says a pterosaur used all four limbs, leapfrogging forward on its knuckles, to propel

    itself into the air. Maybe not a thing of beauty. But it must have been something to

    see. Karen Hopkin

    January 14, 2009

    Eavesdropping on Dolphins

    Inventor John Stuart Reid has patented a device he calls a CymaScope, which creates

    three-dimensional images of sound. He hopes to use it to identify specific dolphin sounds.

    When we think about how to represent sound visually, most of us probably picture those

    volume-dependent sine waves. But that‘s not how John Stuart Reid pictures sound. He‘s patented something called a CymaScope. And he‘s using it to help us learn more about how

    animals like dolphins communicate. The CymaScope contains a thin film of

    waterbasically a membrane. Sound—even at frequencies humans can‘t hear—is directed

    at the water. The water vibrates in response, and a camera records the vibration. The end

    result is a spherical image of sound patterns. Reid is working with Jack Kassewitz, a dolphin

    researcher in Florida. Kassewitz has recordings of dolphins in specific situationsfor

    instance, what he knows to be distress calls from a variety of individual animals. Those calls

    have been imaged by the CymaScope. Kassewitz also plans to have a number of different

    dolphins echolocate on a ball. He hopes that‘ll give us a visual picture of how dolphins

    recognize a ball. It might sound far-fetched, but Reid and Kassewitz believe these sound

    images will provide a library of what we might call dolphin words. Which could one day let

    us communicate with them with their own vocabulary. Cynthia Graber

    January 15, 2009

Getting a Teeny-Tiny Grip

    In a report in the Proceedings of the National Academy of Sciences USA, Johns Hopkins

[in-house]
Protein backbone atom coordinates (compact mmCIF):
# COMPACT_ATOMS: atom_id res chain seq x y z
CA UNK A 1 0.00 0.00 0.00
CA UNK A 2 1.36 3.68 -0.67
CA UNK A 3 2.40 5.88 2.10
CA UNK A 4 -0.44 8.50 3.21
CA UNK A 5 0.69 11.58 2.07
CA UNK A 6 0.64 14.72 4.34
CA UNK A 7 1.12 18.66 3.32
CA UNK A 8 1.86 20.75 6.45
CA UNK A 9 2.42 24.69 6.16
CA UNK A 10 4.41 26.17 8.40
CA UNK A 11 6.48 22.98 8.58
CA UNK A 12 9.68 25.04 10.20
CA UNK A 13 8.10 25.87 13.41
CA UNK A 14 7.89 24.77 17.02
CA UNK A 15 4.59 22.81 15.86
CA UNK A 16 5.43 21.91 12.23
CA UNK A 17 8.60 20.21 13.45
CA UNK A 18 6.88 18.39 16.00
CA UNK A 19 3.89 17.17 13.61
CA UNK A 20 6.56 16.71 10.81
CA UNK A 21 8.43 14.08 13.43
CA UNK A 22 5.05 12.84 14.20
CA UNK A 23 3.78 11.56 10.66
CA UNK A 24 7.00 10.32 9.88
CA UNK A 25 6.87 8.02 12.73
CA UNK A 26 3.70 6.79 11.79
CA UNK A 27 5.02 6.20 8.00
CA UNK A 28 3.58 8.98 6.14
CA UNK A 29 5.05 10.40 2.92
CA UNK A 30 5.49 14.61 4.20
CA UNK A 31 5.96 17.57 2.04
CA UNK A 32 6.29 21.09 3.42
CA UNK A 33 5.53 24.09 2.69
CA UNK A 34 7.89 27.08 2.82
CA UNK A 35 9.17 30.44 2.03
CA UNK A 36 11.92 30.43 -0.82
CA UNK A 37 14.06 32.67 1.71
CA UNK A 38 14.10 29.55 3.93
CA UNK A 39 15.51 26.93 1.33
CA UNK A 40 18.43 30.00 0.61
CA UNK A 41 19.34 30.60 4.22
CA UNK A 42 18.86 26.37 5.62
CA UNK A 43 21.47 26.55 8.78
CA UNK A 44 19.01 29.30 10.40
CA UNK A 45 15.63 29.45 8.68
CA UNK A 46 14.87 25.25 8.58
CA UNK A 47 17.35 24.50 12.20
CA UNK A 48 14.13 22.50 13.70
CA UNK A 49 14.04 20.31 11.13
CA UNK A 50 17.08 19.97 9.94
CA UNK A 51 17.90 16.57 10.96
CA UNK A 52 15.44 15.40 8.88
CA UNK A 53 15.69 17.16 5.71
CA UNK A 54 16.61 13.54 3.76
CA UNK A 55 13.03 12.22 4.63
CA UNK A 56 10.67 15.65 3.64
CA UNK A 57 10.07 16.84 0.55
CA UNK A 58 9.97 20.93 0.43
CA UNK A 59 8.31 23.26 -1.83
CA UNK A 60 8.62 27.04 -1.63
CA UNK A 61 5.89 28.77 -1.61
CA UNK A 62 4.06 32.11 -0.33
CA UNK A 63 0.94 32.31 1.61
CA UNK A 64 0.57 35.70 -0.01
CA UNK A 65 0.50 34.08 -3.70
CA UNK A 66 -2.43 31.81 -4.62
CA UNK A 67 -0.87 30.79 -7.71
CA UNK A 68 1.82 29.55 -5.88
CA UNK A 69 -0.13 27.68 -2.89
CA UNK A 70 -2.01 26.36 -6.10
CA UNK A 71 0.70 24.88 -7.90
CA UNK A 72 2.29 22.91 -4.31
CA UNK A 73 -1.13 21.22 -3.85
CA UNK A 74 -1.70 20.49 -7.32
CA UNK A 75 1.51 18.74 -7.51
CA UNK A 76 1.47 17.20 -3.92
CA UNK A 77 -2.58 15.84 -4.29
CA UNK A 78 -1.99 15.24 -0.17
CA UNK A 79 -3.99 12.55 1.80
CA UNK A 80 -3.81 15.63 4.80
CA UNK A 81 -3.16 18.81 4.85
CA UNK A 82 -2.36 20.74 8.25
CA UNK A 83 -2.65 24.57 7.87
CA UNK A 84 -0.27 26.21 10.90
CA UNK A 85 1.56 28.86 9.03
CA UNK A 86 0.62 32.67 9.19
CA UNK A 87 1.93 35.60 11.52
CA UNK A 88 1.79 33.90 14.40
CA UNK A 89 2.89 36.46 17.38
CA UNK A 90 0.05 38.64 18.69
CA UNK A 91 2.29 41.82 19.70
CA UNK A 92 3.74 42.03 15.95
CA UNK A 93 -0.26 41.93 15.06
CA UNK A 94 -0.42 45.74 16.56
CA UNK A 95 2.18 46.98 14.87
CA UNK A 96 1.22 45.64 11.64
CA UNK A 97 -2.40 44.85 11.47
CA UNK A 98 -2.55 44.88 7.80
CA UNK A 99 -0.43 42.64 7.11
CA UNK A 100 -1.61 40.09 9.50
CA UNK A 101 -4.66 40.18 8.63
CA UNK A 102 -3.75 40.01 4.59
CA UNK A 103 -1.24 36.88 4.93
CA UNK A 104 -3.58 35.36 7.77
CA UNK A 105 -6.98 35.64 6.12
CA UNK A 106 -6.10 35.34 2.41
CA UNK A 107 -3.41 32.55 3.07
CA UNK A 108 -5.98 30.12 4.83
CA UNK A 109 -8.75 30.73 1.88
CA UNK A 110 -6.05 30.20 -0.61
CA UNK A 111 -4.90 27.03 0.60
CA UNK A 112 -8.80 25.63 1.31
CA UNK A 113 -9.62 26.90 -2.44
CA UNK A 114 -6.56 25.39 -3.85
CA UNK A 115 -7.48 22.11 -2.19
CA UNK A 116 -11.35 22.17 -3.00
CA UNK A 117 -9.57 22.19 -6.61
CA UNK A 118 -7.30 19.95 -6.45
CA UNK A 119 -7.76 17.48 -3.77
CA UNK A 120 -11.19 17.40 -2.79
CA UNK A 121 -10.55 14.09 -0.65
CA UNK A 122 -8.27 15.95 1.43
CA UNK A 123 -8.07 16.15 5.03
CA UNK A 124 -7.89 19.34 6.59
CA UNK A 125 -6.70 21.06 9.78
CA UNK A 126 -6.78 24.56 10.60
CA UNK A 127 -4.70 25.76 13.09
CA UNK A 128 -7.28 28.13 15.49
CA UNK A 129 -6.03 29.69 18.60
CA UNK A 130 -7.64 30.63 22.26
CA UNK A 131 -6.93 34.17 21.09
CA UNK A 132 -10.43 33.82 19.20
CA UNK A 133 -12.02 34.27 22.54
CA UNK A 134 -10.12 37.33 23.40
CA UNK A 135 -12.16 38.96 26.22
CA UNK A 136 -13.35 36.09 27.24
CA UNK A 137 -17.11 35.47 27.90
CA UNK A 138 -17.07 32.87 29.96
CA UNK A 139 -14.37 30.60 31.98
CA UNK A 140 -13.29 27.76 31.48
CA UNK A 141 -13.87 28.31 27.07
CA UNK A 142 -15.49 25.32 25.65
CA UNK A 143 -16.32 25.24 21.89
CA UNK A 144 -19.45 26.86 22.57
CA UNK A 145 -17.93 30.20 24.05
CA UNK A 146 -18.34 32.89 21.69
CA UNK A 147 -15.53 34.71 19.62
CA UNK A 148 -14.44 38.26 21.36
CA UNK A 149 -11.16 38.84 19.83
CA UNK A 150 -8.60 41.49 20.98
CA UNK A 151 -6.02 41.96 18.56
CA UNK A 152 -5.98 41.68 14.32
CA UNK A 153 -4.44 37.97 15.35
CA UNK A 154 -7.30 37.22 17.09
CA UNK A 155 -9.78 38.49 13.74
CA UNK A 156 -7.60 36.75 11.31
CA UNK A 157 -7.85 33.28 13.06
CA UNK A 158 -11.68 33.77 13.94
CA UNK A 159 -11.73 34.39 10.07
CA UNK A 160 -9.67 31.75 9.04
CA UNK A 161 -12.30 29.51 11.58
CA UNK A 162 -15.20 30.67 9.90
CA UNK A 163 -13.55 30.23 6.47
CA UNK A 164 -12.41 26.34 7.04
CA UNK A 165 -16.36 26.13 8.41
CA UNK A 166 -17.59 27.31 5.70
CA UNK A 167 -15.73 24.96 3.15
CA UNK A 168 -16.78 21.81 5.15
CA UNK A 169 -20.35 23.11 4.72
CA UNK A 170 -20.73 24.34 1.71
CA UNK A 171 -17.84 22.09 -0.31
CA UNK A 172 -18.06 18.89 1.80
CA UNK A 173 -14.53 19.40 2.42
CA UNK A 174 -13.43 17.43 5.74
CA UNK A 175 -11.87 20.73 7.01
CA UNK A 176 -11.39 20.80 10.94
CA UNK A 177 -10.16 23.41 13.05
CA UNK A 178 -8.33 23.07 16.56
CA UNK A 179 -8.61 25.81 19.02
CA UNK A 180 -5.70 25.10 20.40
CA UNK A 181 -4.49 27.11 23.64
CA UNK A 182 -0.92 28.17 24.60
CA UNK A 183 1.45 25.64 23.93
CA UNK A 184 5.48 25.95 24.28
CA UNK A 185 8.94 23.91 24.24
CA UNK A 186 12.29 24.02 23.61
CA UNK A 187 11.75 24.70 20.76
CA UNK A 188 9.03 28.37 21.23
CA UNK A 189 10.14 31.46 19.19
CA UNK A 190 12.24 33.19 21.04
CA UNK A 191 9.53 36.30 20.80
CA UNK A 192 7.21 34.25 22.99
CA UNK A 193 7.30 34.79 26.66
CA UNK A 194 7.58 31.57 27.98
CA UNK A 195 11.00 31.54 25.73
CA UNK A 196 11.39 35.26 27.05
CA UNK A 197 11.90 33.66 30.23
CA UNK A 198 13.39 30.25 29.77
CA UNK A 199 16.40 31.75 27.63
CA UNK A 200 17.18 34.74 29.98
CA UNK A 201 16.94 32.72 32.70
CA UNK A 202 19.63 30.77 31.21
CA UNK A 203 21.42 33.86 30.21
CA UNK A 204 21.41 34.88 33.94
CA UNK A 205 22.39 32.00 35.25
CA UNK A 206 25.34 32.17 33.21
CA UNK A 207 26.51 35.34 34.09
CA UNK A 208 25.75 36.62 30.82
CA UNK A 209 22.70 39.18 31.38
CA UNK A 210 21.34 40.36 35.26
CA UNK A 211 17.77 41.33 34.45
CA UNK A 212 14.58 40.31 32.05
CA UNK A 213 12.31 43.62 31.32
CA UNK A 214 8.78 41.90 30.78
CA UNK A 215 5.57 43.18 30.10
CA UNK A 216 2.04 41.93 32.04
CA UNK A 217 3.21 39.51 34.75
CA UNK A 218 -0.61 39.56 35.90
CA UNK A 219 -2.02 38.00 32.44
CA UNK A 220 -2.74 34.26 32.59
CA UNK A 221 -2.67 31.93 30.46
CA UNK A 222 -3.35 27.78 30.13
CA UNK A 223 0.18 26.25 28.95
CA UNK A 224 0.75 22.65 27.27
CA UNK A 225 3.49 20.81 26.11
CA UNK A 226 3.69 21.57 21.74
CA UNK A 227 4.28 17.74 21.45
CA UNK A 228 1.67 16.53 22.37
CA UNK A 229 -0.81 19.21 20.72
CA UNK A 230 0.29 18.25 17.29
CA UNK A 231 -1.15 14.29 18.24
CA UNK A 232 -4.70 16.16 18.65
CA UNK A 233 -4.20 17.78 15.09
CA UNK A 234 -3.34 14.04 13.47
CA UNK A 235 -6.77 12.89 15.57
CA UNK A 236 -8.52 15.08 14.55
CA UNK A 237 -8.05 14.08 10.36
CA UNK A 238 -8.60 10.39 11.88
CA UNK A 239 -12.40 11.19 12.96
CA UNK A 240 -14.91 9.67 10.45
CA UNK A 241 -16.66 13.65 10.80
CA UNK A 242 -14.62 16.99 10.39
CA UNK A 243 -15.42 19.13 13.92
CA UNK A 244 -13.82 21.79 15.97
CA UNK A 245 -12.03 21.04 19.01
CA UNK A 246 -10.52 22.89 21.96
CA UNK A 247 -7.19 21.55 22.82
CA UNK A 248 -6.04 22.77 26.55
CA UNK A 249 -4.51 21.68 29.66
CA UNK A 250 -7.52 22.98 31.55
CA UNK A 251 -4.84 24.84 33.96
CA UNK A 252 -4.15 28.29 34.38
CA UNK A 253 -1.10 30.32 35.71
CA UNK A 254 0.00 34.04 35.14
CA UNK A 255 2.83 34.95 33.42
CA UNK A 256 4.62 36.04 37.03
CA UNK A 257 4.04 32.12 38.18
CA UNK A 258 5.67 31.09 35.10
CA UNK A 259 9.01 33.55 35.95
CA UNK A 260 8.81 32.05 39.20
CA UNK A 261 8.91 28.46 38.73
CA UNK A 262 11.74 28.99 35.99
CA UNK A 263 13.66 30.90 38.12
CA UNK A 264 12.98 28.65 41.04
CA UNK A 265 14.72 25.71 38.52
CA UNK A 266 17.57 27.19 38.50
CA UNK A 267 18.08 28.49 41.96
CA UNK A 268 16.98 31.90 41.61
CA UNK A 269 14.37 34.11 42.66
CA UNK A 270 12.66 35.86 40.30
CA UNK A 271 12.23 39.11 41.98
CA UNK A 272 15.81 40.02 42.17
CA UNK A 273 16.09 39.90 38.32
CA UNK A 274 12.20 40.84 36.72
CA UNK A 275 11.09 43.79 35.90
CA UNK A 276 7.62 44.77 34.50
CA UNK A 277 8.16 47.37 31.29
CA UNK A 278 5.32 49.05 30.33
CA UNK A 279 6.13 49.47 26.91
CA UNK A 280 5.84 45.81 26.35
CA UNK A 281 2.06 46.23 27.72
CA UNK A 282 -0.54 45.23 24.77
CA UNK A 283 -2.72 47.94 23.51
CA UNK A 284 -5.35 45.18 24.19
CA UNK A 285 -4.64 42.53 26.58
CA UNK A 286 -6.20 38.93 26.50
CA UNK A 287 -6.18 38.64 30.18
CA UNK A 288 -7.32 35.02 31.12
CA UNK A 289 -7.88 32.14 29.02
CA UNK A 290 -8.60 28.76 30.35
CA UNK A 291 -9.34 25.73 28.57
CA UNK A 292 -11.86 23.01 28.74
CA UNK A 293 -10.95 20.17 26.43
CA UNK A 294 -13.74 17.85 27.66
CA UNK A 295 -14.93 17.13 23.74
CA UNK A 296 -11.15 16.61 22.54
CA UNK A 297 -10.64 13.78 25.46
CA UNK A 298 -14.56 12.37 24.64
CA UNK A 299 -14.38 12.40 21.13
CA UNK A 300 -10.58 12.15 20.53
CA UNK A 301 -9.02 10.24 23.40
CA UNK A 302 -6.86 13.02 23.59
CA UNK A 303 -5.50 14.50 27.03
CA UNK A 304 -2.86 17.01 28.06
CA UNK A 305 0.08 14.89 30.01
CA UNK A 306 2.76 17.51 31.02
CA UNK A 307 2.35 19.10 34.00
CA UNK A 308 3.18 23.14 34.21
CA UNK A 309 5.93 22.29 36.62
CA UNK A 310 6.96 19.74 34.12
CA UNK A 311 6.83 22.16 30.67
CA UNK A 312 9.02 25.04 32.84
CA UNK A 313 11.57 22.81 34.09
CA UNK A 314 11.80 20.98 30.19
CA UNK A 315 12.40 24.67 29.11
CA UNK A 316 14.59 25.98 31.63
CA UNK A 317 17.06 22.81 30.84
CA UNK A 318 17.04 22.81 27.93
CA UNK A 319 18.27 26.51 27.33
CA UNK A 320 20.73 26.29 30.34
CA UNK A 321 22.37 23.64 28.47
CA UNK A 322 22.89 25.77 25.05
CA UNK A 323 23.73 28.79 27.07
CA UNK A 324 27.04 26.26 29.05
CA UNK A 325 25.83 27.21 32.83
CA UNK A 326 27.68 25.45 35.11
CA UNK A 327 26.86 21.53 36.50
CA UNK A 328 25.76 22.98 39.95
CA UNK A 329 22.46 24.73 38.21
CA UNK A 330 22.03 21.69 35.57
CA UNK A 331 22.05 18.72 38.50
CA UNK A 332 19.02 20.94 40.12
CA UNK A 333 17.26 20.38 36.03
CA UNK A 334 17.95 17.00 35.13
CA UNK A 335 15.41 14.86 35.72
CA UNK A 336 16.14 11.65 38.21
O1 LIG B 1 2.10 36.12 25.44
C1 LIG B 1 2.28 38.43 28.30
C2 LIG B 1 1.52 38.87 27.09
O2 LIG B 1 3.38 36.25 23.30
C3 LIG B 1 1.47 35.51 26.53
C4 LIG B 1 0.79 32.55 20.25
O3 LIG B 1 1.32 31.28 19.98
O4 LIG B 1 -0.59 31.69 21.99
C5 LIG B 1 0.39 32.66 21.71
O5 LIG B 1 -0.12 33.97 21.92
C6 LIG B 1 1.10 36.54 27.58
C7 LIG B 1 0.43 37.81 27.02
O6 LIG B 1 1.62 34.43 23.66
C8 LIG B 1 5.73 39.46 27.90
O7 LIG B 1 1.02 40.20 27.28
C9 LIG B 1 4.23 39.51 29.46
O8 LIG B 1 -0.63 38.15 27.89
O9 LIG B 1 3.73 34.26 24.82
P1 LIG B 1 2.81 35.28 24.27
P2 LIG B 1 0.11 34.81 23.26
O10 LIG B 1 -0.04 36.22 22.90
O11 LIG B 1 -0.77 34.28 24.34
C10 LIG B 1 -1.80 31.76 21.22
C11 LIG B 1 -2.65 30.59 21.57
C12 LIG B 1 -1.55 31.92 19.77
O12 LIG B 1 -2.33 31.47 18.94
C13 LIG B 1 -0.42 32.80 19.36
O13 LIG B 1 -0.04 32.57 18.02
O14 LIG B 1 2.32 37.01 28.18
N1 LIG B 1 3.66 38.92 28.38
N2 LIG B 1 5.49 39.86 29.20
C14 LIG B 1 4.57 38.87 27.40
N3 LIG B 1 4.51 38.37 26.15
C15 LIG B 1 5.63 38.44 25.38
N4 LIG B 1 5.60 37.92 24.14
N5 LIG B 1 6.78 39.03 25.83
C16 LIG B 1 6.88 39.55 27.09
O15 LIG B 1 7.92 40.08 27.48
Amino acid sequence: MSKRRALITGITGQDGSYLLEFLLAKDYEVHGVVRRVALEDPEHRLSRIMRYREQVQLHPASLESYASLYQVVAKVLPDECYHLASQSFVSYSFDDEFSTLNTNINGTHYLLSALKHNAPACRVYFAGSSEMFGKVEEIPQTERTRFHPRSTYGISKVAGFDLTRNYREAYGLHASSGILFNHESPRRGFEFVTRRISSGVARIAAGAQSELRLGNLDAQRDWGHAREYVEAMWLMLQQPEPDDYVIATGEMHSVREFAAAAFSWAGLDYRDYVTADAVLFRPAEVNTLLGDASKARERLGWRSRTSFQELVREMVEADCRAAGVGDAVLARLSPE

University researchers discuss their invention of a "microgripper," a metallic device the size

    of a speck of dust that can float through tissue and latch on to individual cells. Forget the

    scalpel, researchers at Johns Hopkins University have created a tool that can move easily

    through tissue, potentially making biopsies much less invasive. They call it a "microgripper."

    And the wireless, dust-particle sized device is able to grab single living cells from

    hard-to-reach places. Their report appeared in the online early edition of the Proceedings

    . The researchers assembled out of tiny metallic plates a of the National Academy of Sciences

    "palm" with six three-jointed "fingers." This metal hand is truly tiny: just one-tenth of a

    millimeter in diameter. In the lab, scientists used magnets to pilot the microgripper through

    a tube of animal tissue and up to a living cell. Then, by applying heat as a trigger, the joints

    softened and the "fingers" closed around the cell. The researchers hope the device will have

    applications beyond cell retrieval. It could be used to manufacture microchips or deliver

    medicine to specific locations in the body. But first, they must refine its motor skills. Right

    now, the microgripper can only grab—it can‘t let go. And we're still years away from

    shrinking Raquel Welch to go in after it. Adam Hinterthuer January 16, 2009

    Mars Is Alive! (Geologically, Biologically or

    Both)